For those of us in the persuasion business, the biggest stage in the world is currently on Capitol Hill. Last week, millions watched the start of this country’s fourth impeachment effort with interest and concern. Putting aside politics and the question of who is right and who is wrong, I'm professionally interested in how well the various involved parties are performing rhetorically, visually, and technically -- especially as it affects persuasion.
In day one, I watched a classic mistake occur that offers lessons for trial lawyers and the teams who support them. Here, Rep. Eric Swalwell of California, a former prosecutor, questioned a witness and attempted to use video support his questioning. However, when he asked for the video to be played, probably in PowerPoint, there was no audio. He quickly adjusted and read the transcript, but it clearly flustered him.
The relevant video is less than a minute long and should cue up to 5:09:45 if you hit play.
The error is inexcusable in the modern era -- whether on Capitol Hill or in the courtroom. Like all errors of this sort, it was preventable through practice and preparation.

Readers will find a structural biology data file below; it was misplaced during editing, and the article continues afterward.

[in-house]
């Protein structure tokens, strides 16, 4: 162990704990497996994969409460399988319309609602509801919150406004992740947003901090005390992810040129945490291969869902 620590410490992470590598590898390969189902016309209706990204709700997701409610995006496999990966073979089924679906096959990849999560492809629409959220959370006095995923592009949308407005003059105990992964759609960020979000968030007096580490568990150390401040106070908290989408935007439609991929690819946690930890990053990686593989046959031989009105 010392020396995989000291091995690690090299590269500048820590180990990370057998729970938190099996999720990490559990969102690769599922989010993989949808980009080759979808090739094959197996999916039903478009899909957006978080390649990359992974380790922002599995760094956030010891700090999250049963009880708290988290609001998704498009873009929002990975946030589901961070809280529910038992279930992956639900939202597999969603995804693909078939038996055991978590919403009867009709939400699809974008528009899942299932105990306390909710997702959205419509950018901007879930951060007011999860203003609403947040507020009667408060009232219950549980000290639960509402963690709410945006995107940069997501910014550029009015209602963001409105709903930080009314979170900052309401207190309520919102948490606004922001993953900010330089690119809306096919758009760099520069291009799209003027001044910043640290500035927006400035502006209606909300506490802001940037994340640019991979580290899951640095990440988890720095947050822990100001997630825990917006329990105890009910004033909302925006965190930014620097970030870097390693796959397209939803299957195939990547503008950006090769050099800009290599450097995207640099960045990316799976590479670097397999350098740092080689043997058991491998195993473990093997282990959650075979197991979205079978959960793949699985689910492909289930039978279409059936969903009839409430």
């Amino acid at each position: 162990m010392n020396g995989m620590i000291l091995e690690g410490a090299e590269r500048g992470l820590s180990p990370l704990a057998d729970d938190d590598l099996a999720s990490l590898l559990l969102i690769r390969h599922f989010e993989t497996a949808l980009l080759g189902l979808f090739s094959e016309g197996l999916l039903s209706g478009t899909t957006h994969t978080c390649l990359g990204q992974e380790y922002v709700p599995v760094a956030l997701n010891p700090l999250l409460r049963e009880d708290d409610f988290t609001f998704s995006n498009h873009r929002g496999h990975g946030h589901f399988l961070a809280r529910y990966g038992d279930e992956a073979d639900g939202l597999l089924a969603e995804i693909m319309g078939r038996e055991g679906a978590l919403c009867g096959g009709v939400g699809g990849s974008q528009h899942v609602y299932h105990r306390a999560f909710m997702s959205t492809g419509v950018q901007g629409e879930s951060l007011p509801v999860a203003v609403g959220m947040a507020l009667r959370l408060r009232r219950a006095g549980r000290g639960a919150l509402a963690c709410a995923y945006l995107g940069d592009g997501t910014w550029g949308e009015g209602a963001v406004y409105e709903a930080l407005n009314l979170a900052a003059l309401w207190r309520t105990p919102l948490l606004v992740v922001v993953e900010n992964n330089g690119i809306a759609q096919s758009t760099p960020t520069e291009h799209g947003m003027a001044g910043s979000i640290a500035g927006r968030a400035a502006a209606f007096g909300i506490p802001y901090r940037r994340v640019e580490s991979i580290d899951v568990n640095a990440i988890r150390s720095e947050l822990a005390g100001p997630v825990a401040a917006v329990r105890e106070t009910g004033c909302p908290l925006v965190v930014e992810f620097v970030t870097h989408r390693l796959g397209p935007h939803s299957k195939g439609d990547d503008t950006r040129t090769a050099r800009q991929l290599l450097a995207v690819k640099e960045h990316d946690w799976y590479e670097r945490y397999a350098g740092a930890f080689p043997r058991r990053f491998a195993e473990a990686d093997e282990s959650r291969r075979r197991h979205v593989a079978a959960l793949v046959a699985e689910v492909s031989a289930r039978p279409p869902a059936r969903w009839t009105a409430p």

Technical problems happen. Great trial teams and litigation support firms are best judged in these moments. The best teams always practiced enough to anticipate such issues and the response to them. The best teams practice together until first chair and his or her trial technician/hot-seater have formed a bond that allows both to quickly overcome a technical problem.
We have written extensively about how to prepare with your hot-seater for the best results, how to practice and prepare properly for trial, and how to avoid a technical snafu in the first place:
- Why Rapport Between a Trial Lawyer and a Trial Technician is So Important
- 10 Timely Tips For Trial Preparation
- The #1 Reason Top Trial Teams Keep Winning
- What Does Using a Trial Technician or Hot-Seater Cost?
- Free E-Book Download: How to Find and Engage the Best Trial Technician
- Why Trial Tech ≠ Litigation Graphics
- Will using a trial technician make me look too slick and high-tech?
- Practice, Say Jury Consultants, is Why Movie Lawyers Perform So Well
- A video of George Zimmerman's lawyers taking a do-it-yourself approach
- 12 ways to avoid a Superbowl-style tech failure
- See a video of a trial technician in action
- 12 Tips to Hire the Right Trial Technician for Your Trial
- 5 Trial Director Tips for great presentations
- 6 ways to use video depositions
- Sample One-Year Trial Prep Calendar for High Stakes Cases
In the modern courtroom, trial technicians/hot-seaters are outfitted with redundant technology and have practiced sufficiently with first-chair so that such issues have been anticipated and planned for. A Capitol Hill hearing is a lot like a courtroom -- you only get one try to get it right. Prepare sufficiently or you can damage your credibility and persuasive ability with a simple and avoidable technical problem.